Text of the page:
Consent; Between Neil and Andrew this is super important and it is for that reason that I bring it up. I don’t think I’ve seen such a book touch on it for something as simple as touching someone or kissing them. This was important to them and its important for me. I do realize that yes, Andrew is violent, and did make Neil take drugs at the beginning. I’m not excusing that. That was pretty bad, however when it comes to the intimacy which is the one thing that both of them fear and distrust above all else in the other world, the fact that consent is there is important to me.
Family; Found family, or just family in general, this book has it. What makes a family? Who should you call your family? I think that family doesn’t have to be blood and I will stand by that. I’m happy that this book touched on it and showed it.
Trust; What it means to trust someone and how trust comes about. I really liked seeing how the different characters had to learn to trust each other and really learned to trust each other.
What I Would Have Liked or Changed:
I read these online; I was too hyped up to order them and buy them. Now I have to buy them as physical copies, which I suppose is not too much of an issue. EDIT in August: I have them now, praise!
Ex Machina; In book three Neil’s uncle, Stuart, saves him from his father. How? How he got there just in time, I do not understand. What I could have understood was Neil texting the number he has had memorized and in his binder for years, to signal his uncle for help, but there is no real reason his uncle shows up. Heck, Andrew could have called it, since he had the binder. Also we don’t really get his uncle’s connection to the whole mafia mess. We know its another crime family, but why do they have dealings with the FBI, or the Moriyamas? I just want to know more about this in general, I feel. However the number thing did bother me the most. Its Chekhov’s Gun. For the emphasis on it, it needed to be used. SPEAKING OF WHICH.
The Binder; All of book one and two, Neil is so worried about this binder. However it never really has any importance to the story outside of him storing his money. It has no real consequence to it, or real use.
Also his phone; See point above.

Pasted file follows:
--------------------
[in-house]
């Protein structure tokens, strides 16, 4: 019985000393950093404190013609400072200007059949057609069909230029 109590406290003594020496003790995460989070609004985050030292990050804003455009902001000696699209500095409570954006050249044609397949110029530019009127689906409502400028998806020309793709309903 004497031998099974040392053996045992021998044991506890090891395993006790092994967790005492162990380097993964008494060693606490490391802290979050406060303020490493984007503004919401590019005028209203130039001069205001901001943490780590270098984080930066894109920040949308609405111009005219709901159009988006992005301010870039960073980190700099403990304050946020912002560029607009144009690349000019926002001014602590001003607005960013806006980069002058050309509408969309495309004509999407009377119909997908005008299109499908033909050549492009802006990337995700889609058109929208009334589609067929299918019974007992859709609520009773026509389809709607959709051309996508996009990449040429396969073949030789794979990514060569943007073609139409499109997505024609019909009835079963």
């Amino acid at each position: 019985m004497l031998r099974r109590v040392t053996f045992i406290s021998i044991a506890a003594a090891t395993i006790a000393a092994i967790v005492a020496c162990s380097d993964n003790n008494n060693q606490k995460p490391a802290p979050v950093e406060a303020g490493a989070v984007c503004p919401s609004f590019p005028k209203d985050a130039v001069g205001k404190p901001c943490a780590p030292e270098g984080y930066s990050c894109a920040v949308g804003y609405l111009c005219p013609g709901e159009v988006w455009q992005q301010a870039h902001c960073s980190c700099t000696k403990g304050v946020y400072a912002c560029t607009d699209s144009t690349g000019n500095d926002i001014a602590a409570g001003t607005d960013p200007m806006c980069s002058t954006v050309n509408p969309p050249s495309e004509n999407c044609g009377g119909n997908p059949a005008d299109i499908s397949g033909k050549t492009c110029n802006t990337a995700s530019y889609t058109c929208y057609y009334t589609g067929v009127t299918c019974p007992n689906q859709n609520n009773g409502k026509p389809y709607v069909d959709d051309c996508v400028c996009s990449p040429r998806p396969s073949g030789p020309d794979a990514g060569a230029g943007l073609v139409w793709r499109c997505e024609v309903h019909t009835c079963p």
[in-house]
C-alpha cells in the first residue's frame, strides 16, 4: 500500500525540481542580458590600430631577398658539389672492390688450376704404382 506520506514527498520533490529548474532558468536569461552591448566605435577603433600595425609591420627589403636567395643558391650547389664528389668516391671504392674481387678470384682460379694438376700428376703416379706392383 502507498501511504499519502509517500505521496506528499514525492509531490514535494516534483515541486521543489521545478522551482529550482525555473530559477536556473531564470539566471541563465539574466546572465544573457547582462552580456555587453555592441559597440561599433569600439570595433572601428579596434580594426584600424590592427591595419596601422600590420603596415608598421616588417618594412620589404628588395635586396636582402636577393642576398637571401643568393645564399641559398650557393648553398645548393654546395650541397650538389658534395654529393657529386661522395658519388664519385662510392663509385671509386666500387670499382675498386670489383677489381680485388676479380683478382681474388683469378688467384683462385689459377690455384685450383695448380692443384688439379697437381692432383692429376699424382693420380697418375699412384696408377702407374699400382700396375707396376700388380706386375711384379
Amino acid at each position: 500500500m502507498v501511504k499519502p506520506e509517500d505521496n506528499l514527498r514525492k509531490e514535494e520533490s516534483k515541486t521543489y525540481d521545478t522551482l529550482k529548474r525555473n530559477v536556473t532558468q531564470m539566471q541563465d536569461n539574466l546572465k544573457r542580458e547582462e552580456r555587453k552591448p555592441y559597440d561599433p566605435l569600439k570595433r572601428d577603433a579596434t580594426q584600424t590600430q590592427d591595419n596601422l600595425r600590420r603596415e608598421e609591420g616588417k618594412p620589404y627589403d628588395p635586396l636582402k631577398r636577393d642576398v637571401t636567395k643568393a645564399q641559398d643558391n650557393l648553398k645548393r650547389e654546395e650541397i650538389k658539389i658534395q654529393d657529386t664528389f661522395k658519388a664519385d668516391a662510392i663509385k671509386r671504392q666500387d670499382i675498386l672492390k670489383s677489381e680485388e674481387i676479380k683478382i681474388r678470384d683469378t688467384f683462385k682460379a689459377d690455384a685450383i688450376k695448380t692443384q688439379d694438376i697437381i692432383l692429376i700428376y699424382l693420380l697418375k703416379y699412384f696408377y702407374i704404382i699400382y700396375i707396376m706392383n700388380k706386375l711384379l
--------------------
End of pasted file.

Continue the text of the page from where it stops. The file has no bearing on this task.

Andrew and Character Arc; While I love Andrew, I will admit that his character growth was not the most visible. Since this story is about Neil it makes sense, however where he starts and ends is still pretty violent. (Do remember that Neil is so obtuse, that Andrew has to say he’d blow him before Neil realized Andrew liked him) From a psychological stand point, I could see him accepting that he cared about people, Neil, and that he really embraced Exy (him going to play with Kevin in book three despite refusing up until that point at all times). He also learns to let go, at least a little. He clearly is able to let go a little bit, and try to be kinder (kinda). There is growth, and it is clearly a lot more mental with his defenses up, however with how dramatic Neil’s grows, it would be nice for him to match that at least a little bit more. For as satisfied as I was with the ending, I would have liked for his arc to have been completed at least a bit more. However I do know that with his trauma him becoming a totally different person in one year is not possible, which is why I accept that most of his growth is mental. Him at least saying he liked Exy (even to take it back) would have been nice.
Why You Should Read:
When it comes down to it, this is going to be a series that I am able to read, and reread, again and again. For me, that is not a lot of books. Anything that I know, has the power to do that, I will recommend. If you are looking for the traditional sports drama, this is not your book. This is about humans, broken humans, but humans. Its a story about humans playing a game that they love, and aiming for the win. You know they will, but it’s the story that brings you there. It is a lot more drama than sport in many ways, but the sports aspect is not completely forgotten. It is there, it has rules, and it is why this plot exists. It’s the foundation and the characters and drama are the filling.
Read this or don’t read it, it’s up to you. Its self published, and not too long, but I loved every minute of it. I read it in one sitting because it pulled me to finish. I think you should, because it is a great story about trauma and overcoming how your past chains you down to aim for the future you want. Its never about ignoring what happened, its about growing past it and these characters do just that.
Also, important: Trigger warning list.
Time Taken To Read
Started at about 1pm ended at about 1am. Had a lot of other things to do in that time, and was reading online. So we’ll say this.
For everything I have wrong with this series. I loved it when I finished it, and instinct tops for this.